On May 11, 2015, the Mother filed a timely motion for taxation of appellate costs in the circuit court pursuant to Florida Rule of Appellate Procedure 9.400(a). That rule provides that appellate “[c]osts shall be taxed in favor of the prevailing party unless the court orders otherwise.” Fla. R.App. P. 9.400(a) (emphasis added). The term “court” in this phrase refers to the appellate court—not the circuit court. See Am. Med. Int'l, Inc. v. Scheller, 484 So.2d 593, 594 (Fla. 4th DCA 1985). Hence, under rule 9.400(a), if the motion to tax appellate costs is timely filed in the lower tribunal, appellate costs must be taxed in favor of the party who prevailed in the appeal unless the appellate court has ordered otherwise. See, e.g., Dahly v. Dep't of Children & Family Servs., 845 So.2d 350, 351 (Fla. 2d DCA 2003); Giddens v. Tlsty, 98 So.3d 257 (Fla. 1st DCA 2012); Am. Med. Int'l, 484 So.2d at 594. The circuit court does not have discretion to refuse to award appellate costs when the appellate court has not ordered that costs be denied, although the circuit court is charged with determining which party prevailed and does have discretion in determining the amount to be allowed based on the evidence in the record. See Am. Med. Int'l, 484 So.2d at 594.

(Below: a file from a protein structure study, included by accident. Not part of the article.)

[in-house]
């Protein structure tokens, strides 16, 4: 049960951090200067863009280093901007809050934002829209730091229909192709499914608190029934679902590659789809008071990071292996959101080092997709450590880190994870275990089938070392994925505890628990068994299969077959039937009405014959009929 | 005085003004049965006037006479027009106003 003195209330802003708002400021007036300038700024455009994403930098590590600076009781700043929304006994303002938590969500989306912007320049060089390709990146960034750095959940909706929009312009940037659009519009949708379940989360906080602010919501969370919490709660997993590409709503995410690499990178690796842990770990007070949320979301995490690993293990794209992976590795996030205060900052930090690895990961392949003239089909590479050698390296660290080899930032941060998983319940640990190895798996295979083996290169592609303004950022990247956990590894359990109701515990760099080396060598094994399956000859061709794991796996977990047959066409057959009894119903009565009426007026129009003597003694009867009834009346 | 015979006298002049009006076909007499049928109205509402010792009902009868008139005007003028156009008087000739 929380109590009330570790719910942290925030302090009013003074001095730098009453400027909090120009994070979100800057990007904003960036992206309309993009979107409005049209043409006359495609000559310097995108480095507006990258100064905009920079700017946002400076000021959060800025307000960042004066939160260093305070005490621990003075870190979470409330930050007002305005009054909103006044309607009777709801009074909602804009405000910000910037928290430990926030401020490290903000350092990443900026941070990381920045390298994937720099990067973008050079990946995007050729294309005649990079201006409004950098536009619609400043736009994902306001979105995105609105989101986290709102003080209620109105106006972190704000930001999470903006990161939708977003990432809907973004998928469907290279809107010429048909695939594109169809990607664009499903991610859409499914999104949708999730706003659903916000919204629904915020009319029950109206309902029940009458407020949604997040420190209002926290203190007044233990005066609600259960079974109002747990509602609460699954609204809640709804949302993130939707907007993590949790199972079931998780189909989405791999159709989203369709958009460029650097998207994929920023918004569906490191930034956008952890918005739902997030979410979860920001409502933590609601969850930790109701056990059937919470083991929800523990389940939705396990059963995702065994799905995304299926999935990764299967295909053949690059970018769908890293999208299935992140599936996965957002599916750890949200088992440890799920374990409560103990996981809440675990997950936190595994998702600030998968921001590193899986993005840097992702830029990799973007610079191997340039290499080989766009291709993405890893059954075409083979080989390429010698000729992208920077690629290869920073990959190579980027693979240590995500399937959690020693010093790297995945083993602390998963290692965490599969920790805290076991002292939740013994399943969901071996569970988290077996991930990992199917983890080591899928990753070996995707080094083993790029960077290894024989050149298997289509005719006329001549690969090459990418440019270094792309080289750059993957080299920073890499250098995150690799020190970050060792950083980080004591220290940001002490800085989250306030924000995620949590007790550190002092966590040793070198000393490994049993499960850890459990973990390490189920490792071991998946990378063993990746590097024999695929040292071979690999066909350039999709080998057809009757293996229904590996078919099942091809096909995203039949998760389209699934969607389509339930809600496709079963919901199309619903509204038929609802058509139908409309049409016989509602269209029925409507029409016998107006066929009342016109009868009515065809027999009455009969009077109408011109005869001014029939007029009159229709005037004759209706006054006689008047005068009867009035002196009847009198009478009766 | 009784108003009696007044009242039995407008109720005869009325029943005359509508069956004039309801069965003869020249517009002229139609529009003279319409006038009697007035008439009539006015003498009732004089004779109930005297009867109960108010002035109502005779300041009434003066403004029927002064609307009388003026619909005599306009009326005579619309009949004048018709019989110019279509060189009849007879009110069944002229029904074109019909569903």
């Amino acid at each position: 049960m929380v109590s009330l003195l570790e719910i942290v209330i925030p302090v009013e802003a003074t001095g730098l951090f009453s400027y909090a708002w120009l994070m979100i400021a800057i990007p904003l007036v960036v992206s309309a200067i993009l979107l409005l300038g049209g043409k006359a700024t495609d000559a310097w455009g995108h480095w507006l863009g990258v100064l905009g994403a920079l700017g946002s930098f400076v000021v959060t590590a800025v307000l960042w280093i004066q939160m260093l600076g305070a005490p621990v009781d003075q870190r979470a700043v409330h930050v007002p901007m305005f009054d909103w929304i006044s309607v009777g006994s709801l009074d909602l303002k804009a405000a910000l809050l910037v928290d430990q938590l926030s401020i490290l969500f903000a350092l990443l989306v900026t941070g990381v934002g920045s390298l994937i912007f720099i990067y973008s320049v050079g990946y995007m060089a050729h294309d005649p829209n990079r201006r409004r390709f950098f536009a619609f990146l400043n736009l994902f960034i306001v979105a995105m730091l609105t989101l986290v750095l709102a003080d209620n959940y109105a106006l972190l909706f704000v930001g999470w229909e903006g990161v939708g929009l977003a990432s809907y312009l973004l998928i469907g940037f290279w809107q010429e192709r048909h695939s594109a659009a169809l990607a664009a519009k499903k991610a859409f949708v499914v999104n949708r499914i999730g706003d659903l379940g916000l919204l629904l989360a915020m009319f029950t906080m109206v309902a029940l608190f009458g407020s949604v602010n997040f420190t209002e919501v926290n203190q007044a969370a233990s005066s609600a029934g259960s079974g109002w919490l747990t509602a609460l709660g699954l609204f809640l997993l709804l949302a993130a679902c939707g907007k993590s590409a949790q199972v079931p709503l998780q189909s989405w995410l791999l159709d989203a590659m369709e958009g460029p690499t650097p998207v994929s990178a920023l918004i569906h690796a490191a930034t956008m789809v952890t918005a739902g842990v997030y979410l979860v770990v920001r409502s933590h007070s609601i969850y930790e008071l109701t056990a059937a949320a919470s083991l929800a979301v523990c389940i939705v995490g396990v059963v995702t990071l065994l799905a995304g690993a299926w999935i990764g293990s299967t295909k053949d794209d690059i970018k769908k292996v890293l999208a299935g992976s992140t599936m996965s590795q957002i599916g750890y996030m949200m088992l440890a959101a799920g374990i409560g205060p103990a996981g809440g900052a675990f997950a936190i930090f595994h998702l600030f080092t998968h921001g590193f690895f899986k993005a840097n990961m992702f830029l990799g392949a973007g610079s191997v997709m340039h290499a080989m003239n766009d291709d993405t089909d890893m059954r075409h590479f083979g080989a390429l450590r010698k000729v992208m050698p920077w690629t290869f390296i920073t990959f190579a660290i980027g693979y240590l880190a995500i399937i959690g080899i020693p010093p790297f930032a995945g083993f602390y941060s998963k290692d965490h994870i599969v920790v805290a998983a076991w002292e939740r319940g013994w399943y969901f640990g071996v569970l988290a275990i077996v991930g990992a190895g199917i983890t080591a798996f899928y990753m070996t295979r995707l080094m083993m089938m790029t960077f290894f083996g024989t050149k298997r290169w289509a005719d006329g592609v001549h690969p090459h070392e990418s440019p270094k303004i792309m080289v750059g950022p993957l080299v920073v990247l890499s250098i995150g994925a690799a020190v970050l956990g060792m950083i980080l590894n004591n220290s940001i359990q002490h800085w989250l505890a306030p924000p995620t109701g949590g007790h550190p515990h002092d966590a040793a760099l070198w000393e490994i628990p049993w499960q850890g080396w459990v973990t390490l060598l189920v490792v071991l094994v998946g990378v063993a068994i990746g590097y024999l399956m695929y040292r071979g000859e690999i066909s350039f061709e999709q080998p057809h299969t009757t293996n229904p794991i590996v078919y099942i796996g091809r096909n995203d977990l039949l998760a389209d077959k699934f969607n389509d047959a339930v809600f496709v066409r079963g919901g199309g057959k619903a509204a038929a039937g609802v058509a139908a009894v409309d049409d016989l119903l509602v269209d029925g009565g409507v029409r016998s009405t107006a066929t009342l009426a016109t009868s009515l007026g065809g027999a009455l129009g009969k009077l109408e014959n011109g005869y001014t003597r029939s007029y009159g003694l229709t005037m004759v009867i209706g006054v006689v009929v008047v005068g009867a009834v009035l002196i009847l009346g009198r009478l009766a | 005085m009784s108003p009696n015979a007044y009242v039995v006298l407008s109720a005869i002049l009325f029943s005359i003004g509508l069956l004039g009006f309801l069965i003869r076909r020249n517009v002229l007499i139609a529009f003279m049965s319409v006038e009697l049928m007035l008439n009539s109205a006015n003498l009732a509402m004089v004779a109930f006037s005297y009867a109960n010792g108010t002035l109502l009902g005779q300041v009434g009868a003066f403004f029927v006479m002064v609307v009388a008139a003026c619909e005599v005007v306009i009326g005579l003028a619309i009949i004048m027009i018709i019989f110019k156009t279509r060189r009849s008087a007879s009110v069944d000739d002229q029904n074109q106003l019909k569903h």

Here, this court did not address any award of costs in its opinion and so did not order any departure from the general rule that the prevailing party is entitled to an award of appellate costs. The Mother successfully obtained a reversal on significant substantive aspects of the Amended Supplemental Final Judgment, and she filed a timely motion for an award of costs in the trial court pursuant to rule 9.400(c). On these facts, we conclude that the trial court erred in denying the Mother's motion for appellate costs.